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“Debbie Young survivor's story"

Cynthia Culp Allen
Award of Outstanding Merit - $1,000


Cynthia Culp Allen has published nearly one thousand articles in newspapers and magazines. Six of these articles have won Amy Writing Awards, and she was also chosen as Writer of the Year at Mount Hermon Christian Writers’ Conference in 2002.  The author has also contributed to many books including the Chicken Soup for the Soul series and The Woman’s Devotional Bible II.  She has three books of her own, The Healthy Balance for Body and Soul, The Beautiful Balance for Body and Soul, and Home Is Where You Hang Your Heart.  Allen is a frequent speaker at conferences and churches, and guest on radio and television, when she is not home in the northern California mountains, working on her latest project!

Debbie Young: Mammograms do save lives!

On Halloween Day, 2012, Debbie Young received the call that every woman dreads after a routine mammogram.

Debbie Young, three years after beating breast cancer isn't letting anything get in the way of pursuing life, love and family.


Debbie Young, three years after beating breast cancer isn't letting anything get in the way of pursuing life, love and family.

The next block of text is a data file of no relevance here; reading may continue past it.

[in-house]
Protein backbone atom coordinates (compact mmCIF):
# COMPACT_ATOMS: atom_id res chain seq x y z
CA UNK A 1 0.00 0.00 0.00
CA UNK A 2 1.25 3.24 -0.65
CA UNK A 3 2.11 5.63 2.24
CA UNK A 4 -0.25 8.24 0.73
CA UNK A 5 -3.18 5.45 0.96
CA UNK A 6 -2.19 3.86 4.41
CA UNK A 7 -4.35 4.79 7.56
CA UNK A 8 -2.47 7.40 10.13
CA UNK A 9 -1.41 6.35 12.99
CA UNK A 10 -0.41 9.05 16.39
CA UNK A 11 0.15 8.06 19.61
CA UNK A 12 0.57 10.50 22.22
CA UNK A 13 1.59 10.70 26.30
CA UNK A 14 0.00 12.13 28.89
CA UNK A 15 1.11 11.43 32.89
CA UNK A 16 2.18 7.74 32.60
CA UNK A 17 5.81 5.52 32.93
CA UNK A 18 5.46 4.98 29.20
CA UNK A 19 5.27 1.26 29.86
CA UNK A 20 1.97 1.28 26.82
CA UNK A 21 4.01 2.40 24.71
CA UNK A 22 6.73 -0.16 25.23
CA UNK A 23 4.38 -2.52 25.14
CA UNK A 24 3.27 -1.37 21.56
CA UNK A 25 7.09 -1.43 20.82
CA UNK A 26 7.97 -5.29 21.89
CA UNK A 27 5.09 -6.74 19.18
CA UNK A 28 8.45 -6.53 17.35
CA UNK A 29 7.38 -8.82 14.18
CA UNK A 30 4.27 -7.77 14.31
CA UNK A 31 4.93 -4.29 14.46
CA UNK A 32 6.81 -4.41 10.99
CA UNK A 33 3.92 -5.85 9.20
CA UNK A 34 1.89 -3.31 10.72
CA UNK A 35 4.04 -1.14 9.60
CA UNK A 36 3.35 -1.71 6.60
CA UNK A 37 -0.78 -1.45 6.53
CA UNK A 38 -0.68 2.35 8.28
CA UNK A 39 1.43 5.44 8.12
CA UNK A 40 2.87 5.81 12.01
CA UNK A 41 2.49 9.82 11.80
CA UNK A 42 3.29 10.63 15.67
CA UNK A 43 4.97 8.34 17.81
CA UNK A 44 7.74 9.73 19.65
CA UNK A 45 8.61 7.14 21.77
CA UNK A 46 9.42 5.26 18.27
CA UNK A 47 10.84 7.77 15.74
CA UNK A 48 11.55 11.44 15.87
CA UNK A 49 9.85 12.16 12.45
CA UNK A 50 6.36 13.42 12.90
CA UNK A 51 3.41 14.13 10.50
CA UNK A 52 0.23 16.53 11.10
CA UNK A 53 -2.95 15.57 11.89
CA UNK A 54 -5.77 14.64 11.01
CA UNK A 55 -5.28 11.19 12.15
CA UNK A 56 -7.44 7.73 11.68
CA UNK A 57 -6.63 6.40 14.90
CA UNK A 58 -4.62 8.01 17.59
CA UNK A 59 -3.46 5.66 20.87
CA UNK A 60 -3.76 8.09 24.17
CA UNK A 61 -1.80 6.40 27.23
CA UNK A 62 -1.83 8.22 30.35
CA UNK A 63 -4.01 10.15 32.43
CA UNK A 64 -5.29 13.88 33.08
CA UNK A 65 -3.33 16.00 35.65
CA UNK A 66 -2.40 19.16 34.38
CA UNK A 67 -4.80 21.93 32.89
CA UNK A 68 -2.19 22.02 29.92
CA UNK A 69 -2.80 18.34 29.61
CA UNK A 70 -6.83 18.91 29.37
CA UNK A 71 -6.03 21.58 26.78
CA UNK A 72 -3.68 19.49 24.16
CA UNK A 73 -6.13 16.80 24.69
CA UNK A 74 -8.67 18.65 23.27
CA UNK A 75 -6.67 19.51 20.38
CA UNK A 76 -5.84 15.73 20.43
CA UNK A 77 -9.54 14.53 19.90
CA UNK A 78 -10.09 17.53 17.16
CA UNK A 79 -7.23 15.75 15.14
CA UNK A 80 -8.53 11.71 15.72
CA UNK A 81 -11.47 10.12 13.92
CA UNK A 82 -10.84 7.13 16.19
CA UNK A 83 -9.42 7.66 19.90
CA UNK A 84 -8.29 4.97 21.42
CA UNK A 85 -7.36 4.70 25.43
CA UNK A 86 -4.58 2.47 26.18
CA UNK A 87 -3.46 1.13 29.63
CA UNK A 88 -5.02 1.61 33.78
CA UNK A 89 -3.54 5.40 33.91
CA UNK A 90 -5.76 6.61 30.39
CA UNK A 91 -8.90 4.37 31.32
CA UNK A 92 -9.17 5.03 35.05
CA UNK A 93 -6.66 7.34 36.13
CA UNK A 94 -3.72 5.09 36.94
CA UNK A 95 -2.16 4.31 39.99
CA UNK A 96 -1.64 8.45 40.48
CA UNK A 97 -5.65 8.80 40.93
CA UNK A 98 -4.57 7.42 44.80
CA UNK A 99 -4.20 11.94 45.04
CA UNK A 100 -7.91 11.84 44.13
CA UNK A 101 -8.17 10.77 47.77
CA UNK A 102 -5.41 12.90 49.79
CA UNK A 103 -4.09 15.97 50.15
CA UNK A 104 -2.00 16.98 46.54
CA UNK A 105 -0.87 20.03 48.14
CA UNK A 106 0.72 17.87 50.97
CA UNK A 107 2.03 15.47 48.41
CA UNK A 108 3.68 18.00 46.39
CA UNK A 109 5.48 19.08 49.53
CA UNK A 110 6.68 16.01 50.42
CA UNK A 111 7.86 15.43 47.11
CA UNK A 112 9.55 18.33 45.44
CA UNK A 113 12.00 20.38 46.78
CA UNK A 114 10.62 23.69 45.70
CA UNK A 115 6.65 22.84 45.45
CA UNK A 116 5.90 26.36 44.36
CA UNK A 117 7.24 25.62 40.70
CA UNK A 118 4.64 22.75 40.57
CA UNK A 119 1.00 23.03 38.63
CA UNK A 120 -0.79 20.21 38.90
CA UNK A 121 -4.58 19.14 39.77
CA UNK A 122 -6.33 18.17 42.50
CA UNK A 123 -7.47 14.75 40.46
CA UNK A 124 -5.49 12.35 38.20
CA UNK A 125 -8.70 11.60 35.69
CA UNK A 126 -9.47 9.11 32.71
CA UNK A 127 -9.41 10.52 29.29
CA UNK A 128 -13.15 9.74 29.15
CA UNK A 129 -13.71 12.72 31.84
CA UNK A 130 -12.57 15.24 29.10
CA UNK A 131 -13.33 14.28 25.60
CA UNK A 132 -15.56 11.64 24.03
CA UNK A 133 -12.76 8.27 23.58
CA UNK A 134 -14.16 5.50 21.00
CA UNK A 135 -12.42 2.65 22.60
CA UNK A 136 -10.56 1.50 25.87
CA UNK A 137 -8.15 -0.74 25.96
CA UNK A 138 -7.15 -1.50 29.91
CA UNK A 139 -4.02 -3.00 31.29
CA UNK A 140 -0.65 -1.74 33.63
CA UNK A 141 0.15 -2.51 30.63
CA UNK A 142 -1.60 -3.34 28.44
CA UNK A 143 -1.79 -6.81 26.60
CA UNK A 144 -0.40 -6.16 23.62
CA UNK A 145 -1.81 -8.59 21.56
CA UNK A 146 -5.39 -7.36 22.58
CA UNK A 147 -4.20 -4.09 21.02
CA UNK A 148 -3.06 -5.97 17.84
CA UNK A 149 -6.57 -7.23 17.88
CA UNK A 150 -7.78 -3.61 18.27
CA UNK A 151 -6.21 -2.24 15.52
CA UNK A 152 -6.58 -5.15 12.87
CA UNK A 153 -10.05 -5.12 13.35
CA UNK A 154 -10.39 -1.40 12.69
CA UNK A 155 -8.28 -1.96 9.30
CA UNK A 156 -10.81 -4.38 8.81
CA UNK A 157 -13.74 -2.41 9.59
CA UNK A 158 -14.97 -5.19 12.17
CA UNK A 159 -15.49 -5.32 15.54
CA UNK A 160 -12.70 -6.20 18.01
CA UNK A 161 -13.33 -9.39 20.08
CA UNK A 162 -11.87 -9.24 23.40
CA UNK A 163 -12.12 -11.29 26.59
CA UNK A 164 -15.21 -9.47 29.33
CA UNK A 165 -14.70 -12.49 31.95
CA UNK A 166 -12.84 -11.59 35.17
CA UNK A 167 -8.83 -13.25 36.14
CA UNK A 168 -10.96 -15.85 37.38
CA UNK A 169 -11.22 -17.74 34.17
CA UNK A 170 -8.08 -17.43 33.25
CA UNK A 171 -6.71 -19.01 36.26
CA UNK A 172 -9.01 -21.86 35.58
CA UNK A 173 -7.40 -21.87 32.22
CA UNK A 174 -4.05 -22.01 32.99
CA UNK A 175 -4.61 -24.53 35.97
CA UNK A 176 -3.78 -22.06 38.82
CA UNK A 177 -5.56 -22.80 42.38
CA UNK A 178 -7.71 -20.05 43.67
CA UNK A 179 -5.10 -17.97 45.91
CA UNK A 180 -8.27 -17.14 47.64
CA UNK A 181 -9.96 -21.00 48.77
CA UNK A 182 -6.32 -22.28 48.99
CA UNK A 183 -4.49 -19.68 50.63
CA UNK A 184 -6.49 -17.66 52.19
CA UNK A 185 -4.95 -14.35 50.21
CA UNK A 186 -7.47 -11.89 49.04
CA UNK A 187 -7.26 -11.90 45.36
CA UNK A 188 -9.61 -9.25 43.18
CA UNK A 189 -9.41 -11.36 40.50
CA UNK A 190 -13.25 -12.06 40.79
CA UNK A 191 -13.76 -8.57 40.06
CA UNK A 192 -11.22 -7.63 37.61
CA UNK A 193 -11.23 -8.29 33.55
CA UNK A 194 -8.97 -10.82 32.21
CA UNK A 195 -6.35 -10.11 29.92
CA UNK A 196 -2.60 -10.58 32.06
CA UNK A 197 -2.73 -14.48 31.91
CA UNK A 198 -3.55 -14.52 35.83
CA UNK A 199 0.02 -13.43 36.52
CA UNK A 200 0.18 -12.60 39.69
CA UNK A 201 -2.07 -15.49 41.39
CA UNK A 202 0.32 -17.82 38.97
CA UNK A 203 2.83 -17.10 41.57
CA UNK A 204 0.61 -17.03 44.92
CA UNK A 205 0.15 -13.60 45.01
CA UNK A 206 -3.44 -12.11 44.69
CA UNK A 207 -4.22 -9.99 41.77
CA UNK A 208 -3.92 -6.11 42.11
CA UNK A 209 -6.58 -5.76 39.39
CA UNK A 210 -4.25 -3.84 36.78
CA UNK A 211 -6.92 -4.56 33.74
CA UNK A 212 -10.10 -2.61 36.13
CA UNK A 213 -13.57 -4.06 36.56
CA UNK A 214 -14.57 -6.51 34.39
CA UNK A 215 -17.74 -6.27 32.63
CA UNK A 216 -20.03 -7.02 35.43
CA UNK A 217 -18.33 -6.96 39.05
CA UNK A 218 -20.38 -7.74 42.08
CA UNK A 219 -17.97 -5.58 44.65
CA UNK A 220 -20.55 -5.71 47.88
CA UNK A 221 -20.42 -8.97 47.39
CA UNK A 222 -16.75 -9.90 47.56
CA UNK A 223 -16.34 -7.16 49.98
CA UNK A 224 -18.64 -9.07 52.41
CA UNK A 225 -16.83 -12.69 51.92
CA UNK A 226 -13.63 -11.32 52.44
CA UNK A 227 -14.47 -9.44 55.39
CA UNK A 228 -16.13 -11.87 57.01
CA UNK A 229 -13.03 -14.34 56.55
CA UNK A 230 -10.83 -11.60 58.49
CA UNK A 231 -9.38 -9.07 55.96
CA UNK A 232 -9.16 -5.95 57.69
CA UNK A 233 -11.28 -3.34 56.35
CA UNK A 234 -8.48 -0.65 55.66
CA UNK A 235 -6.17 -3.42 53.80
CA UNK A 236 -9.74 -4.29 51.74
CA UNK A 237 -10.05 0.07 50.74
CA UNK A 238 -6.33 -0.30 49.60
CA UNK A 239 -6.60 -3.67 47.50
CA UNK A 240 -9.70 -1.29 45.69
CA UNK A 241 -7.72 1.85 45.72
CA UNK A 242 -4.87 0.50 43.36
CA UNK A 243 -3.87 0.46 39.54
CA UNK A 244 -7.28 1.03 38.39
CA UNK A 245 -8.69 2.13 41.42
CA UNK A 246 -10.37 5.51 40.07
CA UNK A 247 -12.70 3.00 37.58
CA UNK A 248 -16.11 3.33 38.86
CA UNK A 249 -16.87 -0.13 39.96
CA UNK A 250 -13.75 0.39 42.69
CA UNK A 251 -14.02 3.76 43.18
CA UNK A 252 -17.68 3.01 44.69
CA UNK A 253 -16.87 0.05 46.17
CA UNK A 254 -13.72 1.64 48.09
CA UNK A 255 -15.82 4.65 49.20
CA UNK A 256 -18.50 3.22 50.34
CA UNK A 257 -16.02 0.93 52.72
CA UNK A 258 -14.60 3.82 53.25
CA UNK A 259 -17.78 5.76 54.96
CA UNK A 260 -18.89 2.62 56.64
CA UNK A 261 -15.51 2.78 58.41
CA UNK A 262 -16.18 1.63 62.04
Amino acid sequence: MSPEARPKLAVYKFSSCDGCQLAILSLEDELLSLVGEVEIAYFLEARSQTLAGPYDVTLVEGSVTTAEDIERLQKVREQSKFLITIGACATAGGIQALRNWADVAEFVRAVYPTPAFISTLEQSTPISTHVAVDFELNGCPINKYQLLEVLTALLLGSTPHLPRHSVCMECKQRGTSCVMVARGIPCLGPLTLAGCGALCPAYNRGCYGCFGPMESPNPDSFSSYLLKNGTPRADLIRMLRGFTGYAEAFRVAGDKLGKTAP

On Halloween Day, 2012, Debbie Young received the call that every woman dreads after a routine mammogram.

“We would like to re-do your mammogram tomorrow, Debbie,” the Mt Shasta radiology technician explained. Filled with apprehension, the Yreka resident hurried back to Mount Shasta City the next morning. After a second mammogram, the radiologist said, “Let us take a look at this … we see some areas of concern. We’ll be right back.”

Both mammograms revealed eight small dots the size of pin pokes.

“These are calcifications,” the radiologist explained. “We want you to see a breast cancer surgeon right away.”

Debbie said her first thoughts upon hearing the word, “cancer,” were fragmented. She remembers thinking, “Uh-oh, cancer. Am I going to die?’”

She adds now, “ I think these thoughts are normal.”

Debbie’s Mt Shasta surgeon ordered more diagnostic tests including MRI’s and a stereo tactic biopsy to confirm a diagnosis. The tests revealed an aggressive cancer that was growing like weeds after autumn’s first rain.

“We were hoping to do a lumpectomy and radiation, Debbie,” her doctor stated. “But now we will have to do a complete mastectomy.”

Debbie decided in that moment to have a double mastectomy. “This cancer wasn’t here at last year’s mammogram,” she told her doctor firmly. “I don’t want to go through this again!”

After the holidays, Debbie was scheduled for surgery. Her sister, Dawn, and older brother, David, came up from southern California to be with her through the surgery. On January 14, 2013, Debbie had a double mastectomy, removing a large tumor and 30 lymph nodes where the cancer had spread. She spent three nervous days recovering in the hospital while waiting for the pathology report.

“What a relief when my doctor called and said, ‘All margins cleared!’ Debbie remembers.

This was step one toward recovery, but both the doctor and patient knew there was a long journey ahead. At Medford Hematology and Oncology Associates in Medford, Debbie was scheduled for four months of chemo, the strongest medical “cocktail” possible, due to the aggressiveness of her cancer.